"I wonder if studio will remember us like we will remember it."Photo courtesy of Henry Aldridge

Housing the strange subculture that is architecture, Scroope Terrace has been the home of me and my fellow architects for the past three years. Of course, we all have our respective colleges, but with many days spent entirely in the confines of studio, it has come to define our time at Cambridge. As studio’s neurotic inhabitants are undoubtedly currently questioning whether to write their dissertation in 10pt Helvetica or 12pt Palatino, all I can think about is my time in studio itself.

Love Letters to Cambridge

These are tough and uncertain times for us all, and a lot of us are left with little closure. Varsity are launching this series to give a platform to students reflecting on the parts of Cambridge they'll miss the most, and to gain some closure through writing. Just email our Features team with a 150-word pitch with your idea!

The first-year build project was the first time we came together as a year. Building rickety timber structures in Queens’ while the snow fell brought with it a strange solidarity. Hiding from the cutting wind in the undercroft of the Erasmus building, friendships were built that last to this day. We’re still designing buildings that look suspiciously like parts of Queens’. The study trip to Naples, whole-year pres for ARCSOC, en masse trips to the pub: having such a small year-group allowed us to do everything as one.

On the subject of ARCSOC, it always meant so much more to architects. Where everyone else saw a club-night defined by techno and tinfoil, for us it was an opportunity to see friends away from the department and the fruition of weeks of building questionable cardboard decorations. Time and time again, it was building that brought us together, something about the joint struggle of convincing materials to work with us. People hardly knew how to hold a saw back in Queens’; now we’re all collaborating to build furniture and models in new ways for our events.

"With many of us spending around 12 hours a day together in the space, an idiosyncratic collective sense of humour evolved."Henry Aldridge

Of course, for us as architects, this is the biggest loss as a result of the ongoing situation: our summer exhibition in London is in real jeopardy. Its outward function is to serve as an advert for students, to get jobs. But, in reality, it’s always acted as a celebration of our year, with us rigorously planning displays before June’s build week. This entails summer days of building tables in the courtyard, punctuated by trips to the Post Office for ice cream. Lying on the grass in the balmy evenings during the ARCSOC garden party. Sitting on the fire escape, beer in hand, and watching the exhibition being constructed before our eyes.

All of this is before the exhibition itself, an event that always takes place in a worn-out warehouse in London. It always involves scrambling around central London for a hardware shop, setup bringing together all the year groups before launch night. A night featuring a student-led bar and architectural conversations under the yellow London night sky, it was the big conclusion to the ARCSOC calendar. Strolling around our models in shorts and t-shirts, I remember drunkenly asking my tutor for a job before telling him all of his catchphrases. It’s a great night all round.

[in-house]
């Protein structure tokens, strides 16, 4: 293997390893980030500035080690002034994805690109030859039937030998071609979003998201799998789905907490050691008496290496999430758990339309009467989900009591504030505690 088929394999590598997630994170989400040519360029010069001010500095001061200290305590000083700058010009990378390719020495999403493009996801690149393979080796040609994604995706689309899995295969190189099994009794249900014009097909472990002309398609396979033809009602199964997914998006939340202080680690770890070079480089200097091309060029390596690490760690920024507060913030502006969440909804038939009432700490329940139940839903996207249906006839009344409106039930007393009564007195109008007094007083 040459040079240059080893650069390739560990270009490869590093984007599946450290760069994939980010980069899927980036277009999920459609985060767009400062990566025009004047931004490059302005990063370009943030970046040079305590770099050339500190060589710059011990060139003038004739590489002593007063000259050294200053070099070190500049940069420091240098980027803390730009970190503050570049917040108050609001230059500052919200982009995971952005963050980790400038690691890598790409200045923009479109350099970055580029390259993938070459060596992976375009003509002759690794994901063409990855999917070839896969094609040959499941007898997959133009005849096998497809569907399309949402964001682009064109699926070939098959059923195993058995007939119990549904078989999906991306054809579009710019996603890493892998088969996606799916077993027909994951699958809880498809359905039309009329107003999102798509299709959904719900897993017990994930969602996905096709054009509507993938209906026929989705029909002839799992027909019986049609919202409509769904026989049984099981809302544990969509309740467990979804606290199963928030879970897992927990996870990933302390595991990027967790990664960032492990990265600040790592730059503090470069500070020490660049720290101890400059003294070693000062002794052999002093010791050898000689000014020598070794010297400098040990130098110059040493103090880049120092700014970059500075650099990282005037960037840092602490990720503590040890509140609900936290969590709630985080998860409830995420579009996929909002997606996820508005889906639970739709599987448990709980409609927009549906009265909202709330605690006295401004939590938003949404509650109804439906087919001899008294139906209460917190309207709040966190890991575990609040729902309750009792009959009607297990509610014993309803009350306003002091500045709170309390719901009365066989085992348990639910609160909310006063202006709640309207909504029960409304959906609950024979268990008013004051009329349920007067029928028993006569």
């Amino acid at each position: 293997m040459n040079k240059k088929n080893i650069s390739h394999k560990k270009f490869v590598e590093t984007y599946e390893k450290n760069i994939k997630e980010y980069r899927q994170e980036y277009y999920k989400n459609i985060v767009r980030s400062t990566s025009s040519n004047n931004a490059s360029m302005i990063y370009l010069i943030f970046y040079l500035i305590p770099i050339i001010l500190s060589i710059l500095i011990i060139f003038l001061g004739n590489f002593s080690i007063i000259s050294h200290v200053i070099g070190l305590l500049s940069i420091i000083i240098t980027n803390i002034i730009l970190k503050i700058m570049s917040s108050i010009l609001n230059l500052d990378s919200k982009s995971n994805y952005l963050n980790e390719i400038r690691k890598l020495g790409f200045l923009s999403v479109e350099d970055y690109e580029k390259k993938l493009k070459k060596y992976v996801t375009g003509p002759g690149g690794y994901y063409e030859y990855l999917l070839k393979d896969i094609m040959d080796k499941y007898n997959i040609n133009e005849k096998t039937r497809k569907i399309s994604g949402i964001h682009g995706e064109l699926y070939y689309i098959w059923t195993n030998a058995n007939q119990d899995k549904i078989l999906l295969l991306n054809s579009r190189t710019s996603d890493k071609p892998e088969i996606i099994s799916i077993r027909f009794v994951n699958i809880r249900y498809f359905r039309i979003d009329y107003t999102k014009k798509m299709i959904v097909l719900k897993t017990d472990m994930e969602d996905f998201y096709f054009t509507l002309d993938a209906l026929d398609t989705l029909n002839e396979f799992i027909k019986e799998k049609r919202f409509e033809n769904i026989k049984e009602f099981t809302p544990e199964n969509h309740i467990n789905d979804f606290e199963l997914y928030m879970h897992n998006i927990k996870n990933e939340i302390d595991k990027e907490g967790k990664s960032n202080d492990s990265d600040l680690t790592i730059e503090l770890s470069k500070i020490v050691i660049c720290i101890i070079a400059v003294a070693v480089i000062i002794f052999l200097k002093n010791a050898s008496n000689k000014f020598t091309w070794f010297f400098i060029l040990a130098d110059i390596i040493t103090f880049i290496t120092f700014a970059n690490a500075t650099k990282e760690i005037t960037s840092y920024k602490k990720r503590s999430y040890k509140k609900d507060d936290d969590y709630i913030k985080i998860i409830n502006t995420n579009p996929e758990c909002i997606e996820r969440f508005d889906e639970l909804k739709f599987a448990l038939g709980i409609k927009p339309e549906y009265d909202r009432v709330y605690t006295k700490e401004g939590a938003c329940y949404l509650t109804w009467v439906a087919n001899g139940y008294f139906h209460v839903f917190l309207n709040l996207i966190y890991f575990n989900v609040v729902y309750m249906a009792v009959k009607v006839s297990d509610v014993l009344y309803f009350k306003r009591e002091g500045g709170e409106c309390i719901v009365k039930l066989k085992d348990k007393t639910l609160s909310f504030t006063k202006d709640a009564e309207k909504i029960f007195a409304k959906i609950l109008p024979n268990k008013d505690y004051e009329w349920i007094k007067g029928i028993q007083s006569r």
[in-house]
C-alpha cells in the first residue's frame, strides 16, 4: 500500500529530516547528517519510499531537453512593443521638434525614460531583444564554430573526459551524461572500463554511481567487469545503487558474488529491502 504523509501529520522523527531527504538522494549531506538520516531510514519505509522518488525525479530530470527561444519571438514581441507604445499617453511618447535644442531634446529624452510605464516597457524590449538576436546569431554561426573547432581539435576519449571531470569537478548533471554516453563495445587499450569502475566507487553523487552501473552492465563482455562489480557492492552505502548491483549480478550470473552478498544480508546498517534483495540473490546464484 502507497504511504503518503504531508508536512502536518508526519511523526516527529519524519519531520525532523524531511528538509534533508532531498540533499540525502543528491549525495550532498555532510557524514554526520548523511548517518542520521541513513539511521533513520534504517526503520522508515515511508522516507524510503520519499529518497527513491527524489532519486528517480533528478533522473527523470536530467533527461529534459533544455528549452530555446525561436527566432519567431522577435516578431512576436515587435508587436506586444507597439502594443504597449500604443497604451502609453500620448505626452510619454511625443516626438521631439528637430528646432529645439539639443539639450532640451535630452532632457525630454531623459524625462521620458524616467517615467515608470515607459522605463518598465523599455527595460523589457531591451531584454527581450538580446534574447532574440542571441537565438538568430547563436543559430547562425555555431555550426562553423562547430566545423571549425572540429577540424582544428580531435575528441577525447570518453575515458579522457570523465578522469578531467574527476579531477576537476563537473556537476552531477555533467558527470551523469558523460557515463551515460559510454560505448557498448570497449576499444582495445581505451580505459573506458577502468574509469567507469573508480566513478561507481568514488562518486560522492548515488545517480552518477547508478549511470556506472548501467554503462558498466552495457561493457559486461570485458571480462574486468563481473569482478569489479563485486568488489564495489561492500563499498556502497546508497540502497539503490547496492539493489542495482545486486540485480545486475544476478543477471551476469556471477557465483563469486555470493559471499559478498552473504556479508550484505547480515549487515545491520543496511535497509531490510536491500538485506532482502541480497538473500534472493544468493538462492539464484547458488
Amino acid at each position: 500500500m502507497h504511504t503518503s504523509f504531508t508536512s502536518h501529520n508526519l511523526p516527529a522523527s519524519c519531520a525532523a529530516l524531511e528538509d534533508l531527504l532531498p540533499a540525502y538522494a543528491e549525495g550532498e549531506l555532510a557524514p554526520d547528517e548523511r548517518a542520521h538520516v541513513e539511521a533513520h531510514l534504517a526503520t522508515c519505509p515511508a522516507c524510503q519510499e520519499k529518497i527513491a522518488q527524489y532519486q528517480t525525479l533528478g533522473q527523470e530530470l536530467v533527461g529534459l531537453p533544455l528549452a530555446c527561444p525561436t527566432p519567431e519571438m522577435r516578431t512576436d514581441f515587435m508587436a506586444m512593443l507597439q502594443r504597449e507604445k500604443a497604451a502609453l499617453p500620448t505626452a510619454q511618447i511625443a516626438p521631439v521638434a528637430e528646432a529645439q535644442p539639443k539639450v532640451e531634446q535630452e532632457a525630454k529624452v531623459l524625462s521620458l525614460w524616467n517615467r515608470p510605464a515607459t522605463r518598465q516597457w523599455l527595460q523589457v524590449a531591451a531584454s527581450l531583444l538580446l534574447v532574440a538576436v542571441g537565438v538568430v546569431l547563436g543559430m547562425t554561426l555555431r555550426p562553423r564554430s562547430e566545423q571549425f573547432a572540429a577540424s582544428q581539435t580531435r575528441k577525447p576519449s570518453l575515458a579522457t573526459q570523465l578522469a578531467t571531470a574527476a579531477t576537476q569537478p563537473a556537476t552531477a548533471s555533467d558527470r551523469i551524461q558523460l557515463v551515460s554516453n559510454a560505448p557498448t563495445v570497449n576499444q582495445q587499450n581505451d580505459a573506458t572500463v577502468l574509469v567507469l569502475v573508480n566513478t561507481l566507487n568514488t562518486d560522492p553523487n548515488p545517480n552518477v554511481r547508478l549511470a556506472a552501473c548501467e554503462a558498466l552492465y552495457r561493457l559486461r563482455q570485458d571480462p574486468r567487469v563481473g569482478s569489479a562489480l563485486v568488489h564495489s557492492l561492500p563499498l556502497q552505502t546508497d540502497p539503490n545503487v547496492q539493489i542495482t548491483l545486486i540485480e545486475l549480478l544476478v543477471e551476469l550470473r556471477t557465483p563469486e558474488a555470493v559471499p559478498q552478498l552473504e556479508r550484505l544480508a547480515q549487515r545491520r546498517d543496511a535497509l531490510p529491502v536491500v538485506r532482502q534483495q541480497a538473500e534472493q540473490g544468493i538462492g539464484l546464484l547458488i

“...it was the everyday of working in studio that really defined our days.”

But, while these were all fun little distractions, it was the everyday of working in studio that really defined our days. With many of us spending around 12 hours a day together in the space, an idiosyncratic collective sense of humour evolved. Shouting impressions of tutors and students across the tables, studio was a place to hang out more than work at times. A disco ball hung from the ceiling near the speaker that inexplicably always seemed to be playing Kanye or MF DOOM. A scooter was rescued from a nearby skip to be used as a communal means of transport when spying on the other years.

The studio all-nighter brought with it a whole new atmosphere. As studio filled with the strangely tangy scent of stress, trips to the vending machine were the only way to stay awake as the deadlines loomed. People hid away in other rooms around the department to get more space, commandeering projectors for impromptu Netflix parties while working.

Naturally, there was a degree of hierarchy among the years. Third years get control of the music and apparently get to shout ‘SHUT UP’ at other years when they’re a little too cheerful. We also get to send the infamous ‘studio opening emails’ in which incredibly convoluted memes get sent to the entire undergraduate body. In first year, we idolised the then-third-years and still talk about them to this day. Jokes still go around about how they laughed strangely or played drum and bass incessantly. I wonder if studio will remember us like we will remember it.


Mountain View

A farewell to Fitz

Here are some other things I’ll miss: Eating lunch together in the gallery while gazing at people casting in the courtyard. The awkward wave to tutors when seeing them having lunch at Judge Business School. The strange sound the lights made before they came on. The taste of water from the tap in the kitchen. That weird tiny toilet in the corridor to studio.

And, of course, switching the lights off at 11pm before the lonely cycle to college through a silent Cambridge.